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Why might I consider treatments to preserve my fertility?

You may not want to have a baby now, or you can’t even try. However, you may still want to keep your options open for the future. If so, you may consider options to preserve your fertility.

If you are to receive treatment for cancer or any other health condition that may involve medication or undergo surgery, this may affect your chances of having a child in the future. If so, you may want to discuss fertility preservation with your doctor before receiving treatment.

Healthy women who want to postpone starting a family for personal reasons may choose to have their eggs frozen to increase their chances of conceiving successfully later in life. Some people with diverse sexes may also consider preserving fertility before converting.

What options do I have to preserve my fertility?

There are more ways to preserve fertility than ever before, as technological advances create options for both men and women. Obviously, the procedures differ between men and women. The procedure used will also depend on why a person needs to maintain their fertility. For example, it may be because they are receiving chemotherapy or radiotherapy for cancer, or they are taking medications for other conditions that affect fertility.

Women can choose to freeze their eggs for use later in life. The quality and quantity of a woman’s eggs often declines with age; Freezing high-quality eggs that are removed at a younger age can increase the chance of a successful pregnancy later on.

You can also choose to freeze embryos (eggs that have already been fertilized by sperm) for later use. Eggs and embryos can be extracted and frozen using a procedure similar to in vitro fertilization (IVF). Instead of transplanting, samples are frozen for use later in life.

If egg freezing isn’t an option, your doctor may advise you to undergo a minor surgery to remove a small portion of your ovary. This section can then be frozen and grafted onto the ovary later. The goal is for you to start working normally, allowing you to ovulate and conceive normally.

Men can maintain their fertility by freezing sperm. For healthy men who can ejaculate, this is a relatively simple procedure. Men who are unable or unwilling to masturbate to produce a semen sample can undergo minor surgery to remove sperm directly from the testicles.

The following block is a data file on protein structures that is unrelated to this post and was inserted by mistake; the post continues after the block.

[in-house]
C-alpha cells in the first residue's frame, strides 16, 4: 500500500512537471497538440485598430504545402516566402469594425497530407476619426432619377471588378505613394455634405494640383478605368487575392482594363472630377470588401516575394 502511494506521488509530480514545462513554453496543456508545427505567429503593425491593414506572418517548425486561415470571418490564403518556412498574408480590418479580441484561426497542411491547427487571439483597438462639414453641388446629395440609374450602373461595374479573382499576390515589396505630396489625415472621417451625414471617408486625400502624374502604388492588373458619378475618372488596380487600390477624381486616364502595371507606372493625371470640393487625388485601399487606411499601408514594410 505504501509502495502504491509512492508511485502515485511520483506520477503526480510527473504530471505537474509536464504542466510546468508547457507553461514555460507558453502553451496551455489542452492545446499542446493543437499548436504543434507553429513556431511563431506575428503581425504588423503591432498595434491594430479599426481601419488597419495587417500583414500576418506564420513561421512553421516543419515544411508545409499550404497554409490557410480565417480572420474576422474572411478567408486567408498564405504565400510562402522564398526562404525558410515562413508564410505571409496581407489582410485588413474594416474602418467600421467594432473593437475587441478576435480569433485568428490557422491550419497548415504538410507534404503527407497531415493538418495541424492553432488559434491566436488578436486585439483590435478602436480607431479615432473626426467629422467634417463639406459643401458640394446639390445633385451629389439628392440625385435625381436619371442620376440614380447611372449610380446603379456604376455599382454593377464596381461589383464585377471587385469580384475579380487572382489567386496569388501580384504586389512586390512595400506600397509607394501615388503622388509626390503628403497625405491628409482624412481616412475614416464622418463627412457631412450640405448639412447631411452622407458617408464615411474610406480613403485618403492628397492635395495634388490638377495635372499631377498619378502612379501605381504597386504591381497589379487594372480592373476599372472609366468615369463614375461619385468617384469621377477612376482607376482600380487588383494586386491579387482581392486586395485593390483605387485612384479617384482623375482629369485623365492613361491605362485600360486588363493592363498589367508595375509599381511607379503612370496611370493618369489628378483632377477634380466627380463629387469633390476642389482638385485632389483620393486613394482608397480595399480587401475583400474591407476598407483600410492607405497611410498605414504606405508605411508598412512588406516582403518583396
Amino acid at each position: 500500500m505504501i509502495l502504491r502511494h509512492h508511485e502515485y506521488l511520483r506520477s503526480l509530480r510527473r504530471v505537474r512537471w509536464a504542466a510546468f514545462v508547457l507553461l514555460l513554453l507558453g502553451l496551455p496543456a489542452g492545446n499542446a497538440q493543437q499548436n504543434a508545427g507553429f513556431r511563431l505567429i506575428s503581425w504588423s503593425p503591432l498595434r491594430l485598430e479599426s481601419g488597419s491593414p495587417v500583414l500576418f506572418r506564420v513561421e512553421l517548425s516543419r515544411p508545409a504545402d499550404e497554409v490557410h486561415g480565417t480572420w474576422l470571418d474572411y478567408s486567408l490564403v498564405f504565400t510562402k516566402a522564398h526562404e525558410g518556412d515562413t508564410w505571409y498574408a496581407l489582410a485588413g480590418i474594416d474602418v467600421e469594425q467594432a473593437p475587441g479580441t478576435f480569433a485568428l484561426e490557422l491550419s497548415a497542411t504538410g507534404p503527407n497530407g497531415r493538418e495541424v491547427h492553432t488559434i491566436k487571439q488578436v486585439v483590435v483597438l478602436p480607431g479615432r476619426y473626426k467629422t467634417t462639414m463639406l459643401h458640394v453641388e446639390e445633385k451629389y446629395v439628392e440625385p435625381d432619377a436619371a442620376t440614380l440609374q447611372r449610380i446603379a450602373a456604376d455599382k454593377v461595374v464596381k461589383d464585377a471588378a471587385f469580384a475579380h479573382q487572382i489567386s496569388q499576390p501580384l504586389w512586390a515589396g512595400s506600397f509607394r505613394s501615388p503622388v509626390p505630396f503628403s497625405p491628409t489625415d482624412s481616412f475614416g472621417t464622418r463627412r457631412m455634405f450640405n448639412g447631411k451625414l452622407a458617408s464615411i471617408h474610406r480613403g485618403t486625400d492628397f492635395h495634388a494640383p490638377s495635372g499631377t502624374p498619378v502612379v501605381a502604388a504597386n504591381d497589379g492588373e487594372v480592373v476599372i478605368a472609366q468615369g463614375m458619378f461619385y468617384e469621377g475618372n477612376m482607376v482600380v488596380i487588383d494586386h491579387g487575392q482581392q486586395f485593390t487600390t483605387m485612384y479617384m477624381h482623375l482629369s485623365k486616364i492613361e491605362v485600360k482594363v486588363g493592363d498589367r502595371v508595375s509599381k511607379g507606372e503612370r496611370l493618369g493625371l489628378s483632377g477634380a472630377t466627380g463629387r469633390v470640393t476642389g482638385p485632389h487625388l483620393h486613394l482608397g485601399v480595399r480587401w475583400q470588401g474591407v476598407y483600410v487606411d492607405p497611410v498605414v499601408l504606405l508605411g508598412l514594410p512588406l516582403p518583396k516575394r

What are the chances of getting pregnant after fertility preservation treatment?

IVF success rates after egg/embryo freezing vary widely based on several variables, such as your age, but are usually between 25 and 40 percent. Partial ovarian freezing is not commonly performed but has been successful in more than 100 cases worldwide. You can ask your doctor if partial ovarian freezing is appropriate for you.

How much do fertility preservation treatments cost?

In Australia, fertility treatments, including fertility preservation, can be expensive. Part of the cost may be covered by, or if you have, you will need to be referred for fertility preservation treatment by your doctor. Most people will also need to pay some out-of-pocket fees, but this will vary depending on your circumstances, for example, based on: In Australia, fertility treatments, including fertility preservation, can be expensive. Medicare — or private health insurance, if you have it — may cover part of the cost, but you’ll need to be referred for fertility preservation treatment by your doctor. Most people will also need to pay some out-of-pocket fees, but this will vary depending on your circumstances. For example, fees may be based in part on:

  • Services you need
  • How much does your doctor charge?
  • Whether you have private health insurance

In addition to any fees associated with treatments you may need later, egg, embryo or sperm storage fees are usually charged annually and are not reimbursed by Medicare.

Talk to your doctor, a specialist clinic, and your health insurance company to find out the different costs and whether you, Medicare, or your health insurance will cover the costs.

Is fertility preservation available to everyone?

Access to assisted reproductive technologies (ART), including fertility preservation, is determined by national ethical guidelines and Australian state law. Individuals and spouses may not be denied treatment because of their gender identity or relationship status. However, not everyone who seeks fertility treatment will receive Medicare funding.

Fertility clinics must follow Australian law and ethical guidelines covering the collection and storage of eggs, sperm and embryos for fertility preservation and fertility treatment. These may vary from state to state. Your doctor or local fertility clinic will be able to help you better understand your options and opportunities in your state or territory.

Check out our service finder to find a fertility service near you.

Who can I speak to for more information and support?

Thinking about fertility preservation can be daunting and it can help to talk to people you trust. The choices available to you will depend on your specific medical and other conditions. See your doctor and medical team for advice.

The Royal Women’s Hospital of Victoria has produced a video about treatment options to preserve fertility during cancer treatment.

You can also contact the following organizations for information and support:


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